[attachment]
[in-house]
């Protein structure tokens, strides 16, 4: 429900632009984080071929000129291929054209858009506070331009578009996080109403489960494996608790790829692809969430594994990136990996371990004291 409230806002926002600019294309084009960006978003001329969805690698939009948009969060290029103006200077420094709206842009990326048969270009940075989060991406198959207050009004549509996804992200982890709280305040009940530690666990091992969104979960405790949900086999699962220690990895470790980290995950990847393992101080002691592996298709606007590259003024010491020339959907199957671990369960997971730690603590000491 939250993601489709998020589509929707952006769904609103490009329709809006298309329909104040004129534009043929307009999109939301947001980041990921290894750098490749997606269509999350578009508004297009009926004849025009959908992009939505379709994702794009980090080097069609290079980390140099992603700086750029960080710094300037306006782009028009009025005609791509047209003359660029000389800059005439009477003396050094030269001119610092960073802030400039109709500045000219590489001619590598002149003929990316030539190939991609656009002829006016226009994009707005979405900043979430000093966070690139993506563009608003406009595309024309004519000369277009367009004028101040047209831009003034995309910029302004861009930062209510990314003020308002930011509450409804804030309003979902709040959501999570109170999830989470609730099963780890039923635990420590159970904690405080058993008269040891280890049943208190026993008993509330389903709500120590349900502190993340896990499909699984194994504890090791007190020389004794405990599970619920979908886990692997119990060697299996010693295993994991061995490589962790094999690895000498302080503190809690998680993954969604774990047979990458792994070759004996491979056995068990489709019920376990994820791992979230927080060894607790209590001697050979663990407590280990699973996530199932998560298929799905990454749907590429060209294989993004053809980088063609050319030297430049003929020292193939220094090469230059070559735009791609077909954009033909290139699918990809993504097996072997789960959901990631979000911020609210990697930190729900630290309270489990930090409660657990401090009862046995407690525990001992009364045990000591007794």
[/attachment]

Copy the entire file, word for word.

[in-house]
């Protein structure tokens, strides 16, 4: 429900632009984080071929000129291929054209858009506070331009578009996080109403489960494996608790790829692809969430594994990136990996371990004291 409230806002926002600019294309084009960006978003001329969805690698939009948009969060290029103006200077420094709206842009990326048969270009940075989060991406198959207050009004549509996804992200982890709280305040009940530690666990091992969104979960405790949900086999699962220690990895470790980290995950990847393992101080002691592996298709606007590259003024010491020339959907199957671990369960997971730690603590000491 939250993601489709998020589509929707952006769904609103490009329709809006298309329909104040004129534009043929307009999109939301947001980041990921290894750098490749997606269509999350578009508004297009009926004849025009959908992009939505379709994702794009980090080097069609290079980390140099992603700086750029960080710094300037306006782009028009009025005609791509047209003359660029000389800059005439009477003396050094030269001119610092960073802030400039109709500045000219590489001619590598002149003929990316030539190939991609656009002829006016226009994009707005979405900043979430000093966070690139993506563009608003406009595309024309004519000369277009367009004028101040047209831009003034995309910029302004861009930062209510990314003020308002930011509450409804804030309003979902709040959501999570109170999830989470609730099963780890039923635990420590159970904690405080058993008269040891280890049943208190026993008993509330389903709500120590349900502190993340896990499909699984194994504890090791007190020389004794405990599970619920979908886990692997119990060697299996010693295993994991061995490589962790094999690895000498302080503190809690998680993954969604774990047979990458792994070759004996491979056995068990489709019920376990994820791992979230927080060894607790209590001697050979663990407590280990699973996530199932998560298929799905990454749907590429060209294989993004053809980088063609050319030297430049003929020292193939220094090469230059070559735009791609077909954009033909290139699918990809993504097996072997789960959901990631979000911020609210990697930190729900630290309270489990930090409660657990401090009862046995407690525990001992009364045990000591007794």